02
Apr
11

in pursuit of the juiciest wine: day eighty-nine (Penfolds Thomas Hyland Adelaide Shiraz 2007)

It’s been sometime since I’ve done an official tasting post, but here we go. Nah. First I want to mention this new journal edited by Laura McCullough – Mead: The Magazine of Literature and Libations.

Mead The Journal of Literature and Libations

This is such a fun a unique idea, and the first issue is strong with these wonderful writers: Stephen Dunn, Richard Garcia, Steven Huff, Bob Hicok, Thom Ward, Ravi Shankar, and Derek Pollard (the latter two will also appear in the next issue of Redactions: Poetry & Poetics, due out in June). So if you like this blog, you will surely enjoy Mead. Or if you just like literature or libations, you’ll still enjoy Mead.

Now it’s time for me to go to my libations, Penfolds Thomas Hyland Adelaide Shiraz 2007. Shiraz from Australia might becoming a cliché of itself, but I saw the staff at Madeline’s in Ithaca, NY, doing a tasting of this. So, when I found this bottle in New Hampshire, I had to pick it up. (By the way, Madeline’s has the best food in Ithaca, and probably most of mainland New York State.)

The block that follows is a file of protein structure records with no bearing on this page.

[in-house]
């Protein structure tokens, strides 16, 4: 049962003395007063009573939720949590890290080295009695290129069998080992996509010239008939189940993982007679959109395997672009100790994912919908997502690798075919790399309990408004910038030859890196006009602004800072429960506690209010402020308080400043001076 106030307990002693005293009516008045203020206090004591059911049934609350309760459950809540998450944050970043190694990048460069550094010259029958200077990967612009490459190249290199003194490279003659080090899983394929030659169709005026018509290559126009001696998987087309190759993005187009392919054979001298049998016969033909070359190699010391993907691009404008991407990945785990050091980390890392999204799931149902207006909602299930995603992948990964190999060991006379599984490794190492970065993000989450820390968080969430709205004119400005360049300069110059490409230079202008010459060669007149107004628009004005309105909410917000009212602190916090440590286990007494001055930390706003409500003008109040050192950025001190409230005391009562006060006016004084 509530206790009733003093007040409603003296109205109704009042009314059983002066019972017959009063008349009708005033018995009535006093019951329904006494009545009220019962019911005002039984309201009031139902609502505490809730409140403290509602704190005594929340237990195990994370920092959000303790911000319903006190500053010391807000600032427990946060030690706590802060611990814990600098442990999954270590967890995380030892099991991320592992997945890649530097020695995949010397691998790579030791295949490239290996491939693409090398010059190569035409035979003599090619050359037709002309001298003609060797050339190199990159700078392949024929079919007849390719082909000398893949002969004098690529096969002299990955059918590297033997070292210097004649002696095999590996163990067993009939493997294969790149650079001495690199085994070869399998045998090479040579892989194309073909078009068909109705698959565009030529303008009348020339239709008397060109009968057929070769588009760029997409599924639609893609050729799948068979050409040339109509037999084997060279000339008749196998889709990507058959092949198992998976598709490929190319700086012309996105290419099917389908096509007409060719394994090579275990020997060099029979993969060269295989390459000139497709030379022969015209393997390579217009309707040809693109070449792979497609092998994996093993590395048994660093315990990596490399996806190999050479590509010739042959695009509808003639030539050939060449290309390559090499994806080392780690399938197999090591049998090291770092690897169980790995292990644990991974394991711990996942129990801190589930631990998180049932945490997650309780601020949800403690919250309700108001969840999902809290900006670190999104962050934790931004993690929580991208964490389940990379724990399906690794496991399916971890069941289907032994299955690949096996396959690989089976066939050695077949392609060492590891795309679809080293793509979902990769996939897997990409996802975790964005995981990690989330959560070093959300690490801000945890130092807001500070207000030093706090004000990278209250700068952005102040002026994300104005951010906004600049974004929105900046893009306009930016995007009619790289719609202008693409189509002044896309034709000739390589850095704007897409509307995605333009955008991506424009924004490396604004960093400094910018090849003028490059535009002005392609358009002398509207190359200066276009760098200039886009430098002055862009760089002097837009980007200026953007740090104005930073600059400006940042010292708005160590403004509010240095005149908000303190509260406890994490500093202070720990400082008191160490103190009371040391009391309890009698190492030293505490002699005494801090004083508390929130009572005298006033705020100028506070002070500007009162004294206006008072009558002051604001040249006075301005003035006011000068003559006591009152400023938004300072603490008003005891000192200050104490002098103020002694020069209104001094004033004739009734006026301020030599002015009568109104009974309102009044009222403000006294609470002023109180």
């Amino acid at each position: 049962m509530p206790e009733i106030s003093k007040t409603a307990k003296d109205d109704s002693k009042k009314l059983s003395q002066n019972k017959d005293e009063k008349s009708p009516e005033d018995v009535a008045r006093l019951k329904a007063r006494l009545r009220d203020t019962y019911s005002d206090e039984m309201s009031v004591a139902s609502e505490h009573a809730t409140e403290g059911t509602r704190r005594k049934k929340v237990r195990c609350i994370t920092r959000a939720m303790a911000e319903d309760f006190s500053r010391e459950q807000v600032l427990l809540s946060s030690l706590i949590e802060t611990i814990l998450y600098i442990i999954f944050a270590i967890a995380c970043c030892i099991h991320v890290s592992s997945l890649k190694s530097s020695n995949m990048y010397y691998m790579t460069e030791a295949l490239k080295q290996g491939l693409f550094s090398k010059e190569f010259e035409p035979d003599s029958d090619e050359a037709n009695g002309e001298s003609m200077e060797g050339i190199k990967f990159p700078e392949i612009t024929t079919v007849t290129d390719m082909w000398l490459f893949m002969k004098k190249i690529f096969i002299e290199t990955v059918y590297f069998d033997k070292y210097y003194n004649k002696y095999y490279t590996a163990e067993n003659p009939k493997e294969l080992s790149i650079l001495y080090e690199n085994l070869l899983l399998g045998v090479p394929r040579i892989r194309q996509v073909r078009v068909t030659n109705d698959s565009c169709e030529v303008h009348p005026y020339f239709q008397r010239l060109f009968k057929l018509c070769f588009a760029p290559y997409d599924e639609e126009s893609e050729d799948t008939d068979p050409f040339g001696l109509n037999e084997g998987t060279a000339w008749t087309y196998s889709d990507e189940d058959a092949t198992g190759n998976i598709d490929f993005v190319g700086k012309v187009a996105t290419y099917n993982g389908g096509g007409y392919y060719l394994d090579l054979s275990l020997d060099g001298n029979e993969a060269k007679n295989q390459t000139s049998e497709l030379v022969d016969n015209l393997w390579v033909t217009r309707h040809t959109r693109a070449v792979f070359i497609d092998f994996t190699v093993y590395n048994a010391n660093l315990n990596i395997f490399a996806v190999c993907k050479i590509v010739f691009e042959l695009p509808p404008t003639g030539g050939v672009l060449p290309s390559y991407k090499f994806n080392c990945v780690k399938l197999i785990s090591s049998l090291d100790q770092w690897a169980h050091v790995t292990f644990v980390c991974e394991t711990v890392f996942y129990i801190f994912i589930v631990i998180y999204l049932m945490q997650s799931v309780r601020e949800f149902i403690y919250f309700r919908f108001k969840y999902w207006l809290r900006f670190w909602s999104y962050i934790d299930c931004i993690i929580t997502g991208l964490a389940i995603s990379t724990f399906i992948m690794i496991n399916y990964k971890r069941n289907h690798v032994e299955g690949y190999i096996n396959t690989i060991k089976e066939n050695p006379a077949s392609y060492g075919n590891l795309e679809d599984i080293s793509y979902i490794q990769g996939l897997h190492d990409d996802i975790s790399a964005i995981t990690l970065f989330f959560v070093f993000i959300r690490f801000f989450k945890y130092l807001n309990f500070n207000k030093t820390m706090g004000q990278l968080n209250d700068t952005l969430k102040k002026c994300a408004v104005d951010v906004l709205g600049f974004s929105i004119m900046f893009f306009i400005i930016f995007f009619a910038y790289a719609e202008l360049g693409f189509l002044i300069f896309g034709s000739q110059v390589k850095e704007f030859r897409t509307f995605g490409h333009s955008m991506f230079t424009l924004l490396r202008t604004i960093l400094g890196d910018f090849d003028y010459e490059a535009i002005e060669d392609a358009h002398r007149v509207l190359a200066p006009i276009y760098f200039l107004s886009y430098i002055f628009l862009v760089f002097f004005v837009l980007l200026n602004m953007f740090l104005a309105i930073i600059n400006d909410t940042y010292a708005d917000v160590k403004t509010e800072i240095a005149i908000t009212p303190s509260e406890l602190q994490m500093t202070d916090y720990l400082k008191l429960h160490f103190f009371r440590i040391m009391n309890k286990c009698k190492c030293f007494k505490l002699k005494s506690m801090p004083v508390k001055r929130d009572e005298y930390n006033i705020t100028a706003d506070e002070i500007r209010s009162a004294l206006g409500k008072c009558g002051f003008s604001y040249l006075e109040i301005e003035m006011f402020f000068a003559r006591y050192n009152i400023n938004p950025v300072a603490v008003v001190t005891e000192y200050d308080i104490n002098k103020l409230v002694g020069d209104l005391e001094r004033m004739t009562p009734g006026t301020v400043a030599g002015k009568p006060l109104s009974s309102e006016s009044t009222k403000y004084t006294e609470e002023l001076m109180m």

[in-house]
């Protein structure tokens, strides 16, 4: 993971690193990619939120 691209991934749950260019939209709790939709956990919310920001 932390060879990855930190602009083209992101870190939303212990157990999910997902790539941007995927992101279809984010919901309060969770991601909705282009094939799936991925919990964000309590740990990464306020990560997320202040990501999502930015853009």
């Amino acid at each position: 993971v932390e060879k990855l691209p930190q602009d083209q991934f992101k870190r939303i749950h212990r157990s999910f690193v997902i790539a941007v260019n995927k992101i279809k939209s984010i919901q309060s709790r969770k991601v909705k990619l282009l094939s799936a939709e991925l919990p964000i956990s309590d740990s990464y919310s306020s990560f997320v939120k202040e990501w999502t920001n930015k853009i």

The color is dark. A dark purple. It looks thick (if a wine can look thick). It doesn’t smell that special, but it has plums and leather. I think I also get some white pepper, cherries, and vanilla. So this Shiraz has some of the typical traits, and then some.

It’s dry and jammy. My girlfriend said it tasted like a peanut butter and jelly sandwich, but I think it just has the texture of a peanut butter and jelly sandwich.

I like the juicy finish. Juicy, berry finish followed by a dry slide. The finish is actually chewy, or like something you want to take a bite out of.  The finish returns as a tart ghost to haunt the mouth.

There is nothing extraordinary about his wine, but it is good.

I said in my last tasting that I wasn’t going to use the 100-point scale anymore. I forget my reasons, but now I think about the specificity of the numbers. I can tell the difference between 87, 88, 89, and 90, but before and after I can’t. So I want to use what I used for about 27 years of my life – a report card.

Report Card

To me, anything below an 87 is an F, and anything above a 90 is an A. The Hall Cabernet Sauvignon 2006 is an A+.

Besides, why be so exact. A wine isn’t exact, plus I like grades. There is wiggle room within a grade. So let’s give this wine a grade. Let’s give it a B.

A B to me means its better than ordinary. It’s put in a good effort, but more can be expected. It could improve. It also means it’s worth its price of about $12.

What’s keeping it from meeting a B+ or an A? It’s not meeting the full expectations of what I think a Shiraz should taste like. It has the notes, sure, but it’s not playing the Shiraz melody with feeling.

It’s a B, and a B is good.//


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